Biden Leads Polls, Electoral College Remains Uncertain


Biden and Trump spar in the first presidential debate, which took place last week. (Courtesy of Twitter)

A little over a month before the general elections, former Vice President Joe Biden currently leads President Donald Trump in national polls by roughly 8%, according to data gathered by the Financial Times. 

Polls estimate that Biden currently has 50.3% of the vote, with Trump polling at an estimated 43.1%, according to the same data. However, the winning candidate will need to win at least 270 electoral votes to claim the presidency, which is harder to predict with national polls than the popular vote outcome, according to CNBC.

It is certainly possible that Biden’s current edge in national polls will not translate into a victory on Election Day. Trump defeated Hilary Clinton in 2016 despite losing the popular vote by more than 2.8 million votes, according to CNBC.

Claire McDonnell, FCRH ’21, president of the Fordham College Democrats, said she feels this election represents a much more dire situation than the 2016 race. 

“With the coronavirus, climate change, tensions over systemic racism and police violence and general unrest caused by Trump, it feels like there is a lot more at stake,” she said.

Representatives from the Fordham College Republicans did not respond to request for comment. 

Normally, a presidential election serves as a referendum of the current president, said Dr. Robert Hume, a political science professor at Fordham University. The result is often swayed by the state of the economy, he explained. 

“When people are doing less well economically, they take it out on the party in power,” said Hume. “But Trump is such a unique candidate in so many respects that it is hard to know whether the regular rules will apply. We are also in an unprecedented situation with the pandemic, and it is hard to know whether the public is likely to blame Trump for the economic downturn or not.”

Trump, it seems, has not suffered a dramatic drop in approval for handling the economy, according to ABC News. 40% of Americans feel the economy is in good shape, up from 31% in August. As the sitting president, this uptick in approval bodes well for Trump. 

According to ABC News, Trump has a slight edge over Biden in voter’s trust of the candidate’s handling of the economy, with 49% of voters saying they trust the economy more in Trump’s hands compared to the 46% who said the same of Biden.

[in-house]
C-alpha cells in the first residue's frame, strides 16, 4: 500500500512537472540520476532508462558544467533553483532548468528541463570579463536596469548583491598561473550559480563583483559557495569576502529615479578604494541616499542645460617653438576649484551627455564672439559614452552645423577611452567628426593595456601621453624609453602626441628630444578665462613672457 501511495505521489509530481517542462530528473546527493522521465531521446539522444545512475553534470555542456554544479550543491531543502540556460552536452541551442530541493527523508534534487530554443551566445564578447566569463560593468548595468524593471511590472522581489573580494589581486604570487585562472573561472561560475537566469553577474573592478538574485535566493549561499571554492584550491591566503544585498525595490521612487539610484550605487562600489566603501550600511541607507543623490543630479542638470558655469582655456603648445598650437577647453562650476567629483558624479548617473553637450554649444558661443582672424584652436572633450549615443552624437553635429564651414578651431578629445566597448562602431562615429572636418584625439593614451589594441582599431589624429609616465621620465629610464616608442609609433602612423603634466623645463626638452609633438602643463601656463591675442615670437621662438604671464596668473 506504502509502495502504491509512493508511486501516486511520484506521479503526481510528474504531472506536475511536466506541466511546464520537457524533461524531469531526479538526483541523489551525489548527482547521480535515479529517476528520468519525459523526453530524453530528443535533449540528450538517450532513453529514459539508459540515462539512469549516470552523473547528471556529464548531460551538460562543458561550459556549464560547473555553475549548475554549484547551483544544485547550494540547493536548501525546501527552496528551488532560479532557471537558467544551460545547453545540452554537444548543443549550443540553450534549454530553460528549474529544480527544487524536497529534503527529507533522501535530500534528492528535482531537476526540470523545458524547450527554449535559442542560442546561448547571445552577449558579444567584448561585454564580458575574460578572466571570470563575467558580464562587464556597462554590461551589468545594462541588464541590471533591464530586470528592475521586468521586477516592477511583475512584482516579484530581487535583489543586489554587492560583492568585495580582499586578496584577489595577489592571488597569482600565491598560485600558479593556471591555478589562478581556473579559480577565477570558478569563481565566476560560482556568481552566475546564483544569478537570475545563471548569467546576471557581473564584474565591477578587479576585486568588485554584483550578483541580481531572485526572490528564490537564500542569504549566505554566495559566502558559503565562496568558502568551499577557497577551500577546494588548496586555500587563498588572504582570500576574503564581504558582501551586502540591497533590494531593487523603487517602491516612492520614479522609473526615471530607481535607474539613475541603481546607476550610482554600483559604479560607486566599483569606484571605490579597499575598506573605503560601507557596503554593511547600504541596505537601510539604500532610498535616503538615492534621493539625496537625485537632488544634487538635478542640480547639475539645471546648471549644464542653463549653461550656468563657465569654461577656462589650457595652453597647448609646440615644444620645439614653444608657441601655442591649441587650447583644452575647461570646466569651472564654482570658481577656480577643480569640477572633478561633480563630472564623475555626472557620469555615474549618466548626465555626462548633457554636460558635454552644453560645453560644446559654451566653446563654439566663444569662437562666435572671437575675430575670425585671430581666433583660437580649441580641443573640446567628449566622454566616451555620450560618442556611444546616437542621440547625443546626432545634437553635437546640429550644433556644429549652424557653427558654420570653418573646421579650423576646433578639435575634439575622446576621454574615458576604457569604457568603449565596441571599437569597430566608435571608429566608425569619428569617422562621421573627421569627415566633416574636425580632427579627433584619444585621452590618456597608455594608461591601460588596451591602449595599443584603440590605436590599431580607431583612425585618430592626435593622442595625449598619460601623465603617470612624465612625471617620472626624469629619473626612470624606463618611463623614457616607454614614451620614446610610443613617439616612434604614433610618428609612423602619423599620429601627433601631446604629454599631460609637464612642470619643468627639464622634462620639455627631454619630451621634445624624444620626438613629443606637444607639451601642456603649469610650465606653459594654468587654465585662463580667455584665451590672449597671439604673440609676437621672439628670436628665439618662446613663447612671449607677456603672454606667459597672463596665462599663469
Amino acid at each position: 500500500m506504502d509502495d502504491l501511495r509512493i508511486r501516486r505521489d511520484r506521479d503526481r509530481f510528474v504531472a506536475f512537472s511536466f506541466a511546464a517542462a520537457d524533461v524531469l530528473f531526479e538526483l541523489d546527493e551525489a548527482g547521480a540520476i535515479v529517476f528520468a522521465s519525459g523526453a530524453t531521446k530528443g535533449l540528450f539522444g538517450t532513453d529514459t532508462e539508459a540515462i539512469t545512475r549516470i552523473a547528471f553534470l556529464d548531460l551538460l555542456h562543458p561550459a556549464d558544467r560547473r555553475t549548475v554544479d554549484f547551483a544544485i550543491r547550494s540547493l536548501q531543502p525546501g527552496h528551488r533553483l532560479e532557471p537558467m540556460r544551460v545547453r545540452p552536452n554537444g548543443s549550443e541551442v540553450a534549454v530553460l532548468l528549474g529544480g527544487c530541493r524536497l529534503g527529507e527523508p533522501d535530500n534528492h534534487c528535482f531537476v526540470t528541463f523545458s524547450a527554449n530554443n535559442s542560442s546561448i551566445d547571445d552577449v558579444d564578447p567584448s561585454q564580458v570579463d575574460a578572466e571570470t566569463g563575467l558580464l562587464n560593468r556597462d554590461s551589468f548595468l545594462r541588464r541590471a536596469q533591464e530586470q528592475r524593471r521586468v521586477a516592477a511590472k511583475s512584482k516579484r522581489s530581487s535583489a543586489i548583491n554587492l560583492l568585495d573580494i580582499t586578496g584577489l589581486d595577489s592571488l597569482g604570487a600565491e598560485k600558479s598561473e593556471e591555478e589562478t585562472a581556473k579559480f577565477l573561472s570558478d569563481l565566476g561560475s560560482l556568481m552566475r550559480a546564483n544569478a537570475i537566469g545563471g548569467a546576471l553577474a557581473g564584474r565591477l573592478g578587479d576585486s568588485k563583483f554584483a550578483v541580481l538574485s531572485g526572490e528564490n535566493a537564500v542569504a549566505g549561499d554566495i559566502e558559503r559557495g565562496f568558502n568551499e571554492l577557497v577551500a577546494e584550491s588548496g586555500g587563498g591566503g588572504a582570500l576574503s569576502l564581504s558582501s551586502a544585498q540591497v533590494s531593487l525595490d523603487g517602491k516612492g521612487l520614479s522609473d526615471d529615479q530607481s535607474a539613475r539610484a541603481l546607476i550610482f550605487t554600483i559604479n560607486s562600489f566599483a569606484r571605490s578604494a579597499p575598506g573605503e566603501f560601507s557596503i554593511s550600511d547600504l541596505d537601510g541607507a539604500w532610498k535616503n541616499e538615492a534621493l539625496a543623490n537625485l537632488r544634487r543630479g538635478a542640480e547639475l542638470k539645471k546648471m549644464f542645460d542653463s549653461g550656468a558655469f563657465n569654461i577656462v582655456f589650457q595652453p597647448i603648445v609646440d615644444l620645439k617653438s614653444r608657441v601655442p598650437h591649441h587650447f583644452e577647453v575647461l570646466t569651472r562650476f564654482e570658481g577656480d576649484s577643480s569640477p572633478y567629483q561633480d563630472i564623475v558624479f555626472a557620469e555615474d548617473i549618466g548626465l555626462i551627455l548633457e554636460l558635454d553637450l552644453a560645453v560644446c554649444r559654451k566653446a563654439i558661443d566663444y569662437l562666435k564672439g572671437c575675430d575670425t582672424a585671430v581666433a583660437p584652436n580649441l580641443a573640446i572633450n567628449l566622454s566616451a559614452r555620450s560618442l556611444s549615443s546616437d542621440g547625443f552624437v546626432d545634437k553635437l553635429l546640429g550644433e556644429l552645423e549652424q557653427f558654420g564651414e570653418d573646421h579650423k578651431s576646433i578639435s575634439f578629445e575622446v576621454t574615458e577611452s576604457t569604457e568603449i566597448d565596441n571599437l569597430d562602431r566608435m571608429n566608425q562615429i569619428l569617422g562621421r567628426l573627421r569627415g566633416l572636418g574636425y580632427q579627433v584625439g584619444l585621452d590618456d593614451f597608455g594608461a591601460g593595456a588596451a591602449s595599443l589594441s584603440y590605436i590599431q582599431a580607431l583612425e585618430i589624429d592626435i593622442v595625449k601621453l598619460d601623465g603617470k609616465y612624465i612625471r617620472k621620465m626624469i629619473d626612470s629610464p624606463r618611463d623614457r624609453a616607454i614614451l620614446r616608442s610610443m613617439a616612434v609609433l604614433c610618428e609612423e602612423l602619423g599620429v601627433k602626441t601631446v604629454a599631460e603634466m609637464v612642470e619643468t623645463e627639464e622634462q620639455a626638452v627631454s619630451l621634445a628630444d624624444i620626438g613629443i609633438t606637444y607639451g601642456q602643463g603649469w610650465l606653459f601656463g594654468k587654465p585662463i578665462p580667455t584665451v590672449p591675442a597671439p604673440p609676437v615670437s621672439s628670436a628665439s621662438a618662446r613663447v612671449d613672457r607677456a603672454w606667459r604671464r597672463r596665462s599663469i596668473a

Trump and Biden are faced with the difficulty of attracting voters during an election cycle with fewer independent voters, said Hume. 

“Both candidates are dealing with a highly polarized electorate that is unwilling to consider candidates from the opposing party,” he said.

Consequently, both presidential candidates are campaigning hard in battleground states where electoral votes are up for grabs, according to CNN. There are 10 key states for Biden and Trump to focus their energy on during this election cycle, though some in this group are significantly more valuable than others, said Nathan Gonzales, the editor of Inside Elections and a contributor to CNN. 

“Florida and Pennsylvania are two of the biggest prizes for either candidate and probably must-wins for both Trump and Biden,” he said. “It’s hard to replace 29 or 20 electoral votes with another state.”

Currently, Biden and Trump each have an edge in campaign advertising spending in five of the battleground states, according to CNN. All but one of these 10 states went to Trump in the 2016 election, which Gonzales pointed at as a possible sign that Trump’s ability to gain electoral votes has slipped. 

President Trump is playing defense almost everywhere, and it’s difficult for him to recreate his 2016 victory,” Gonzales said.